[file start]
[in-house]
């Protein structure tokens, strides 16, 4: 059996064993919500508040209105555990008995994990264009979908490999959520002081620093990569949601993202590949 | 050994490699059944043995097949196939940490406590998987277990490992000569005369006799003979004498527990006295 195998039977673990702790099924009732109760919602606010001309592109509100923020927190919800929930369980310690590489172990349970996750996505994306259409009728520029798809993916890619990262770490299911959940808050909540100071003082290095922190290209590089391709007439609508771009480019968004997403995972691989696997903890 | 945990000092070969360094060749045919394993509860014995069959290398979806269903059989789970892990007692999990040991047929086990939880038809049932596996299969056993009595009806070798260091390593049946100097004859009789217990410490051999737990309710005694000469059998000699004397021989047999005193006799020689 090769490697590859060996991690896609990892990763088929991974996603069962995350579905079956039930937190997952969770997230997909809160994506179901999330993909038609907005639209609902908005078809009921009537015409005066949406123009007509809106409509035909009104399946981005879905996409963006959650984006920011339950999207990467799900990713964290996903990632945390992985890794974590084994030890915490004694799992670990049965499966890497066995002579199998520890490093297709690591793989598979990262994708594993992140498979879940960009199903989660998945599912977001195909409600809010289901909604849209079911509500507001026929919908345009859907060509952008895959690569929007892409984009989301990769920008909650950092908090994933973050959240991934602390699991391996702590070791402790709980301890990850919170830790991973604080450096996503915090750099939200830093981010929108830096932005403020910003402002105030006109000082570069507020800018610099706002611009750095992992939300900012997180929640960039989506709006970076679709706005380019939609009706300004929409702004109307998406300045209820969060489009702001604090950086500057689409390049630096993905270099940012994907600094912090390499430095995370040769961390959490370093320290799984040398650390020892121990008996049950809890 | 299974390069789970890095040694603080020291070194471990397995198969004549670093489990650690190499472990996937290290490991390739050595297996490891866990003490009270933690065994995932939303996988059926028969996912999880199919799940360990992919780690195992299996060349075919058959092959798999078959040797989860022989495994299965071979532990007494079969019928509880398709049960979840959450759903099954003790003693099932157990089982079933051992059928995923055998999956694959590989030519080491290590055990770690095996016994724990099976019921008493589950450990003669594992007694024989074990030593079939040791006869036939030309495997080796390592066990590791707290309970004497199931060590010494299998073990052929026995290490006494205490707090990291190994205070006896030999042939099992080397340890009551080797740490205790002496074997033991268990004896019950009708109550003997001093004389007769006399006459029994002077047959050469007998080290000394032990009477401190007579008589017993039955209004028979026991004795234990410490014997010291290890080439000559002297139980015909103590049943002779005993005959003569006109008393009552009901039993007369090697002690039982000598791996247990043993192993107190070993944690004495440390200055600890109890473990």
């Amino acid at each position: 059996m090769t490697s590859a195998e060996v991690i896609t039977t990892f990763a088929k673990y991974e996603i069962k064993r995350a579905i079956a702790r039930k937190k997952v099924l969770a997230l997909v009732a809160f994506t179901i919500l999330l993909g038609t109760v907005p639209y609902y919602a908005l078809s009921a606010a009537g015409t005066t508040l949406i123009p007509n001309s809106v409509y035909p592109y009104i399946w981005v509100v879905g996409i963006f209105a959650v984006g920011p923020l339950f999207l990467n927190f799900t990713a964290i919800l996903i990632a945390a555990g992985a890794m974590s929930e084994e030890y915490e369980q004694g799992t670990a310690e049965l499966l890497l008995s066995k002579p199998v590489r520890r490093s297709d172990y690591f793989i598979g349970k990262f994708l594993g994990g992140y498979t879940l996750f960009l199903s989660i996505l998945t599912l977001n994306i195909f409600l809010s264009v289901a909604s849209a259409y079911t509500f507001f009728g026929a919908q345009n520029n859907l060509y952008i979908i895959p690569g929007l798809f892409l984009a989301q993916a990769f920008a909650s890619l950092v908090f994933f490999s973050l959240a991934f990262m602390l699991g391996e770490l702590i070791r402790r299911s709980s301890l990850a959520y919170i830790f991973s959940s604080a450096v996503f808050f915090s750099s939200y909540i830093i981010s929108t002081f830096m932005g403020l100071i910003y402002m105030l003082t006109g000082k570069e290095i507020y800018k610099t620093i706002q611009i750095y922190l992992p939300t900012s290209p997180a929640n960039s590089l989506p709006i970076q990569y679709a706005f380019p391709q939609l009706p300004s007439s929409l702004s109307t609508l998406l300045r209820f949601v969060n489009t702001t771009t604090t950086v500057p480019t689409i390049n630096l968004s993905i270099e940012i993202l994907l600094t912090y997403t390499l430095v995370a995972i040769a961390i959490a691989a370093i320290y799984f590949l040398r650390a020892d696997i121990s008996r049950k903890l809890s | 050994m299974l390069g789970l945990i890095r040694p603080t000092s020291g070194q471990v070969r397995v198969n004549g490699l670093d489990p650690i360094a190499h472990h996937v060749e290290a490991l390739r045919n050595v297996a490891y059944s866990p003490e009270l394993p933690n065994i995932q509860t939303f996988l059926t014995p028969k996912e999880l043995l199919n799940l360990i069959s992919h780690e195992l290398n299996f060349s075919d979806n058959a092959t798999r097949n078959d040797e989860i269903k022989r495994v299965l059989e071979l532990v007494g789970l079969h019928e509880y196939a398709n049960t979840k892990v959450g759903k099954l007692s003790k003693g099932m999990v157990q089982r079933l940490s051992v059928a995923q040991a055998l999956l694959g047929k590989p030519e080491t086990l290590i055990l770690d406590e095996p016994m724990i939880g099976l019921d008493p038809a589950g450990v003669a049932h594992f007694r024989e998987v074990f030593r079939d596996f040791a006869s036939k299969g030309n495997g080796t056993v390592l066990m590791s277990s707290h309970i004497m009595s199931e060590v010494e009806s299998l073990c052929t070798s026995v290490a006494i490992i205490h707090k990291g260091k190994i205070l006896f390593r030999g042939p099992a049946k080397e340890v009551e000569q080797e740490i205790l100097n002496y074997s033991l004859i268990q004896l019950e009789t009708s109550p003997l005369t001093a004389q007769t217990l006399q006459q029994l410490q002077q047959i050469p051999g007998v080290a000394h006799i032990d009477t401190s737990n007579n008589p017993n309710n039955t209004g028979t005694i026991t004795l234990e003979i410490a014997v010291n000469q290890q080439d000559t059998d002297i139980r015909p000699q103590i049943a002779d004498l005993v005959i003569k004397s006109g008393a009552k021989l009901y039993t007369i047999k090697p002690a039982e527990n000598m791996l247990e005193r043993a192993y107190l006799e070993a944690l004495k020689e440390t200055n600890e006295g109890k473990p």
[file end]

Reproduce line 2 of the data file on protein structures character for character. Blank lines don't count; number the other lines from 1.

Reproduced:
């Protein structure tokens, strides 16, 4: 059996064993919500508040209105555990008995994990264009979908490999959520002081620093990569949601993202590949 | 050994490699059944043995097949196939940490406590998987277990490992000569005369006799003979004498527990006295 195998039977673990702790099924009732109760919602606010001309592109509100923020927190919800929930369980310690590489172990349970996750996505994306259409009728520029798809993916890619990262770490299911959940808050909540100071003082290095922190290209590089391709007439609508771009480019968004997403995972691989696997903890 | 945990000092070969360094060749045919394993509860014995069959290398979806269903059989789970892990007692999990040991047929086990939880038809049932596996299969056993009595009806070798260091390593049946100097004859009789217990410490051999737990309710005694000469059998000699004397021989047999005193006799020689 090769490697590859060996991690896609990892990763088929991974996603069962995350579905079956039930937190997952969770997230997909809160994506179901999330993909038609907005639209609902908005078809009921009537015409005066949406123009007509809106409509035909009104399946981005879905996409963006959650984006920011339950999207990467799900990713964290996903990632945390992985890794974590084994030890915490004694799992670990049965499966890497066995002579199998520890490093297709690591793989598979990262994708594993992140498979879940960009199903989660998945599912977001195909409600809010289901909604849209079911509500507001026929919908345009859907060509952008895959690569929007892409984009989301990769920008909650950092908090994933973050959240991934602390699991391996702590070791402790709980301890990850919170830790991973604080450096996503915090750099939200830093981010929108830096932005403020910003402002105030006109000082570069507020800018610099706002611009750095992992939300900012997180929640960039989506709006970076679709706005380019939609009706300004929409702004109307998406300045209820969060489009702001604090950086500057689409390049630096993905270099940012994907600094912090390499430095995370040769961390959490370093320290799984040398650390020892121990008996049950809890 | 299974390069789970890095040694603080020291070194471990397995198969004549670093489990650690190499472990996937290290490991390739050595297996490891866990003490009270933690065994995932939303996988059926028969996912999880199919799940360990992919780690195992299996060349075919058959092959798999078959040797989860022989495994299965071979532990007494079969019928509880398709049960979840959450759903099954003790003693099932157990089982079933051992059928995923055998999956694959590989030519080491290590055990770690095996016994724990099976019921008493589950450990003669594992007694024989074990030593079939040791006869036939030309495997080796390592066990590791707290309970004497199931060590010494299998073990052929026995290490006494205490707090990291190994205070006896030999042939099992080397340890009551080797740490205790002496074997033991268990004896019950009708109550003997001093004389007769006399006459029994002077047959050469007998080290000394032990009477401190007579008589017993039955209004028979026991004795234990410490014997010291290890080439000559002297139980015909103590049943002779005993005959003569006109008393009552009901039993007369090697002690039982000598791996247990043993192993107190070993944690004495440390200055600890109890473990």